5The meaning of this paragraph and of the last sentence of the preceding paragraph can be harmonized only by concluding that La Luzerne’s dispatch for transmittal on “L’Hermione” to Vergennes and the delegates’ letter to Harrison were taken to Virginia by different couriers. Randolph evidently assumed that the governor, if he disagreed with what the delegates had told La Luzerne, would still have time to send Vergennes an amendatory message aboard the vessel, even though she was “now ready to sail from Virginia.” See n. 4, above.

On 8 February 1782, after listening to the present letter, the Virginia Council of State expressed its disagreement with the delegates by resolving that the Commonwealth vessels “Cormorant” and “Oliver Cromwell” should proceed to France as soon as possible to bring back the goods (Journals of the Council of State description begins H. R. McIlwaine et al., eds., Journals of the Council of the State of Virginia (3 vols. to date; Richmond, 1931——). description ends , III, 41–42). By the next day, when Harrison wrote La Luzerne, this decision had been reconsidered, perhaps because the executive had been informed either that the two vessels were weakly armed or that an insufficient amount of tobacco was available for them to carry overseas. “I … intreat your Excellency,” the governor wrote, “to have the Loan brought over in one of the Kings Ships.… We could send Merchants Ships for them but the Stake is too great and we have too much Dependency on their safe Arrival to risk them in such Vessels” (McIlwaine, Official Letters description begins H. R. McIlwaine, ed., Official Letters of the Governors of the State of Virginia (3 vols.; Richmond, 1926–29). description ends , III, 148–49). See also Harrison to Virginia Delegates, 9 February 1782.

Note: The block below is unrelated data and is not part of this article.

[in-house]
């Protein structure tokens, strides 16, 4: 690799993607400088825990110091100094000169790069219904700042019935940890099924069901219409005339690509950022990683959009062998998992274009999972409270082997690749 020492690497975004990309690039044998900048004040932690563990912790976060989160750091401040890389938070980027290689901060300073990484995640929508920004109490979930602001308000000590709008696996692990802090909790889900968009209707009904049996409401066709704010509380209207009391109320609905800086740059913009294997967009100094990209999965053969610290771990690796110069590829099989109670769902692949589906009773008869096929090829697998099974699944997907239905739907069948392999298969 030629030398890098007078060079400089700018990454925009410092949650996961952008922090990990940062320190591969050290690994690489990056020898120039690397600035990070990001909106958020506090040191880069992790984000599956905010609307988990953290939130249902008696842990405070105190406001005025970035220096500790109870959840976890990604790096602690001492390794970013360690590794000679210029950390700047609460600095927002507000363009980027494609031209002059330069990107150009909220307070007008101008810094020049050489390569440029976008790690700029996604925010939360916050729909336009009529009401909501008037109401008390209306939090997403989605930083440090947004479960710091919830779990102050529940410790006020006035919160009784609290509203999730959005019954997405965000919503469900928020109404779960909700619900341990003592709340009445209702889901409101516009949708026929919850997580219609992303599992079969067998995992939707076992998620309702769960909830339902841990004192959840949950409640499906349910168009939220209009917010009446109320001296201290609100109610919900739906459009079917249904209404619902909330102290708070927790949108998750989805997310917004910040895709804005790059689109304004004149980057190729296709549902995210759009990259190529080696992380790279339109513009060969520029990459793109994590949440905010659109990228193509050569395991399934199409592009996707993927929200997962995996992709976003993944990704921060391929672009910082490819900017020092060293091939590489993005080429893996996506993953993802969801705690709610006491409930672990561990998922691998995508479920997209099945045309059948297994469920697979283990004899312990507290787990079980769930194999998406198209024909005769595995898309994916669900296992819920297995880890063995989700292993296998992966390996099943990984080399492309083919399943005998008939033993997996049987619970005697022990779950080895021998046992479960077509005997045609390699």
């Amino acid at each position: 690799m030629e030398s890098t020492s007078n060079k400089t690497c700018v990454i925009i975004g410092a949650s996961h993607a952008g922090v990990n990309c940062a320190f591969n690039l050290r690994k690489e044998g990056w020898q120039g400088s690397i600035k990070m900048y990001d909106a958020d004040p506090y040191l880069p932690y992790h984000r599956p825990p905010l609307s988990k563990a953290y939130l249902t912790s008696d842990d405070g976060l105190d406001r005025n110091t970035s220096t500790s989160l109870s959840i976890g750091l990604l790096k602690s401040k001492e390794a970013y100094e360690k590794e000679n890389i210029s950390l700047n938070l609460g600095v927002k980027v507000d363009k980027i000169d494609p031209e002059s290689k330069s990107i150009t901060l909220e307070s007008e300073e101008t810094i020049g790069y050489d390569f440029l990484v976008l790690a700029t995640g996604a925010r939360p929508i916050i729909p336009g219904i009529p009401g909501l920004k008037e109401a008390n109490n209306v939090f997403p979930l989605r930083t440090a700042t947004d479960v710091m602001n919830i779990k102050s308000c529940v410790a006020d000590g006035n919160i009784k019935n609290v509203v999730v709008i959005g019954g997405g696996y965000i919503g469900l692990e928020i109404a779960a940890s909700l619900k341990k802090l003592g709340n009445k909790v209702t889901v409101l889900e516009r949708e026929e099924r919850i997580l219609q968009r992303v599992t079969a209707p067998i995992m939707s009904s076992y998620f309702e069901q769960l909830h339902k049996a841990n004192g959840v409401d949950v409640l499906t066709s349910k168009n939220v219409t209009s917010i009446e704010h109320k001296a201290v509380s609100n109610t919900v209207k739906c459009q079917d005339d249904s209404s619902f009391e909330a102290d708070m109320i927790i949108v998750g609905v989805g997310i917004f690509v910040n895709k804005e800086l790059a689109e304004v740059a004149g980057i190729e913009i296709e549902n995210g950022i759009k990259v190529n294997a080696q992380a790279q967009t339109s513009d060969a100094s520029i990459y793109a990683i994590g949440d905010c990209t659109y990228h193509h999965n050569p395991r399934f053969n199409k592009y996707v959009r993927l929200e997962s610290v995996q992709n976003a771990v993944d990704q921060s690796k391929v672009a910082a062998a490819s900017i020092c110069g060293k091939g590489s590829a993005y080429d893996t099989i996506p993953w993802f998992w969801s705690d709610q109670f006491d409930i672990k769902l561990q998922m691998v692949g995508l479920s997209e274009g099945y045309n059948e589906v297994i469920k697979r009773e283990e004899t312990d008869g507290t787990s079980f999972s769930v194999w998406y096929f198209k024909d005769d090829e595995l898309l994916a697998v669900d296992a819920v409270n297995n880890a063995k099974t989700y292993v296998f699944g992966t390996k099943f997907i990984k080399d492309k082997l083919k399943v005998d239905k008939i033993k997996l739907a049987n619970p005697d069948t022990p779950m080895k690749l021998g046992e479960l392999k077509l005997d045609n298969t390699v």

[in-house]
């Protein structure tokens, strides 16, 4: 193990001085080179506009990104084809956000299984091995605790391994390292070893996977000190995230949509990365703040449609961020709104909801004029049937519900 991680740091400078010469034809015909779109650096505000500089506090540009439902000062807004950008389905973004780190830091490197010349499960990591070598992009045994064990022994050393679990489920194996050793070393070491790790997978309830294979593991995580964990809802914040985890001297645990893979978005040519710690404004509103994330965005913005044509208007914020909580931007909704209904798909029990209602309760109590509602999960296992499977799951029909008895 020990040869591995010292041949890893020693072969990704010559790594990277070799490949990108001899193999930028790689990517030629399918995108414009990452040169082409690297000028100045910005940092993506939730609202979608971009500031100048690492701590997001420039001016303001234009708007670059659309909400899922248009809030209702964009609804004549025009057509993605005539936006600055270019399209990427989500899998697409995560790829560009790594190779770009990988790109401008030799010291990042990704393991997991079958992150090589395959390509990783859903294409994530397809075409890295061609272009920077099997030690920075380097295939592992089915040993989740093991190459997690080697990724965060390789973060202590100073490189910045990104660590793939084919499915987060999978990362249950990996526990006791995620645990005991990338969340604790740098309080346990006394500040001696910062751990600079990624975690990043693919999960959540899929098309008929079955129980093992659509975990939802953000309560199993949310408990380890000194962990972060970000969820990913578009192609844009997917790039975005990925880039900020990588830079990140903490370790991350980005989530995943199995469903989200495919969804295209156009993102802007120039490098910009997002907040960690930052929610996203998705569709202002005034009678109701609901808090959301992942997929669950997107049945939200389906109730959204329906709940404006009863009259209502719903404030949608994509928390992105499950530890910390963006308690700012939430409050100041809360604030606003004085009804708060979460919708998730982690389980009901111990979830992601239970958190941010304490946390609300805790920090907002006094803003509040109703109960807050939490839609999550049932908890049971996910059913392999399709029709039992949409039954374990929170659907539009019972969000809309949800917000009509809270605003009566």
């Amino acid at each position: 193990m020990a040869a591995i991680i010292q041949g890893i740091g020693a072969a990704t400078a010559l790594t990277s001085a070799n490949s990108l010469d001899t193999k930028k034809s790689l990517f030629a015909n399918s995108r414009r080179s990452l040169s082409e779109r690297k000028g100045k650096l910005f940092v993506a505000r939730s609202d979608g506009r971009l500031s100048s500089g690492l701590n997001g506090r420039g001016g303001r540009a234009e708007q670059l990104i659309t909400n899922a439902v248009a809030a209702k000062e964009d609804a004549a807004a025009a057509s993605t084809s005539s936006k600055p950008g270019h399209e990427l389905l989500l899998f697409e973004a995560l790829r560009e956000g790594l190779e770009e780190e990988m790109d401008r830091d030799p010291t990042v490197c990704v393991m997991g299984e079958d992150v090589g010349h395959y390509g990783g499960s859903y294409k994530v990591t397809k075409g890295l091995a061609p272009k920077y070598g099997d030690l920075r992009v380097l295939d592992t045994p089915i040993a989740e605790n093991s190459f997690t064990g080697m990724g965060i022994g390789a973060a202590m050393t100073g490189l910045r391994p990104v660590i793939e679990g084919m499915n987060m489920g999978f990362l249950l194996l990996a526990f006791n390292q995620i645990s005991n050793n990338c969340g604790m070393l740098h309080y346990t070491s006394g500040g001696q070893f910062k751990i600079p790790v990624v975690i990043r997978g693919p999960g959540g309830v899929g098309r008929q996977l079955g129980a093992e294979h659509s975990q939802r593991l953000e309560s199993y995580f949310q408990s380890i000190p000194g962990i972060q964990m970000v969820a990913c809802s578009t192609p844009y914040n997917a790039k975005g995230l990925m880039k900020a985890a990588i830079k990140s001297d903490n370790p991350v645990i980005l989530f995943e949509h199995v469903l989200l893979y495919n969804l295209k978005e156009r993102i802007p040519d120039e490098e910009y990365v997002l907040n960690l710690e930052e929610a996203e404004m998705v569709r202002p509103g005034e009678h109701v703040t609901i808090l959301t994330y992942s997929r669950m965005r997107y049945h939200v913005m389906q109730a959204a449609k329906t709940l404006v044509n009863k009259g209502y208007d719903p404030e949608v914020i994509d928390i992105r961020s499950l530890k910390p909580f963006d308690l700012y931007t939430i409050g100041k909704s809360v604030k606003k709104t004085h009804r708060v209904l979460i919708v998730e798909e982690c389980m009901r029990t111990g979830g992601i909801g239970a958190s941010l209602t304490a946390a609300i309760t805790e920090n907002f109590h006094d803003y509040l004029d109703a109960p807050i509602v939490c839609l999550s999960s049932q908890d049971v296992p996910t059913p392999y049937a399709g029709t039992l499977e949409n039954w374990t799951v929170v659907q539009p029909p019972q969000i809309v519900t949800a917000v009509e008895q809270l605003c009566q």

On 21 May, when the “Cormorant” and “Oliver Cromwell” were “about to sail for france,” Harrison apprised the House of Delegates of the fact and laid before that body his letter of 25 January 1782 from La Luzerne (Journals of the Council of State description begins H. R. McIlwaine et al., eds., Journals of the Council of the State of Virginia (3 vols. to date; Richmond, 1931——). description ends , III, 94; McIlwaine, Official Letters description begins H. R. McIlwaine, ed., Official Letters of the Governors of the State of Virginia (3 vols.; Richmond, 1926–29). description ends , III, 229). Thereupon, the General Assembly prevented the departure of the ships by resolving that they “should not be sent on trading voyages but that they be manned and fitted with all possible expedition to cruise in” Chesapeake Bay and the rivers “for the protection of commerce and security of the Inhabitants,” and “that the Governor be desired to inform the Minister of France at Philadelphia, that this Assembly rely on the goodness of his most Christian Majesty for the supplies … as well as for their being transmitted in ships of France, as … communicated to the delegates in Congress from this State by the Minister of France on the 24th of January 1782” (see first sentence of present letter; also Minute Book, House of Delegates, May 1782 description begins Minute Book, House of Delegates, May 1782, MS in Virginia State Library. description ends , p. 44; and Hening, Statutes description begins William Waller Hening, ed., The Statutes at Large; Being a Collection of All the Laws of Virginia, from the First Session of the Legislature, in the Year 1619 (13 vols.; Richmond and Philadelphia, 1819–23). description ends , XI, 42–44). The journals of the General Assembly for this session being apparently destroyed and the minute book being merely a sketch of procedures, these resolutions seem to exist only in the copy filed in the Virginia State Library with La Luzerne’s letter to Harrison, mentioned above. The copy of the resolutions was made by the unidentified person, referred to in n. 2, above, who had translated most of that dispatch into English. On 31 May 1782 Harrison sent a copy of the resolutions to La Luzerne (Journals of the Council of State description begins H. R. McIlwaine et al., eds., Journals of the Council of the State of Virginia (3 vols. to date; Richmond, 1931——). description ends , III, 100; McIlwaine, Official Letters description begins H. R. McIlwaine, ed., Official Letters of the Governors of the State of Virginia (3 vols.; Richmond, 1926–29). description ends , III, 238–39). See also JCC description begins Worthington Chauncey Ford et al., eds., Journals of the Continental Congress, 1774–1789 (34 vols.; Washington, 1904–37). description ends , XXII, 357; Randolph to JM, 10 May, and n. 21; Harrison to Virginia Delegates, 11 May, and n. 1; Virginia Delegates to Harrison, 4 June 1782.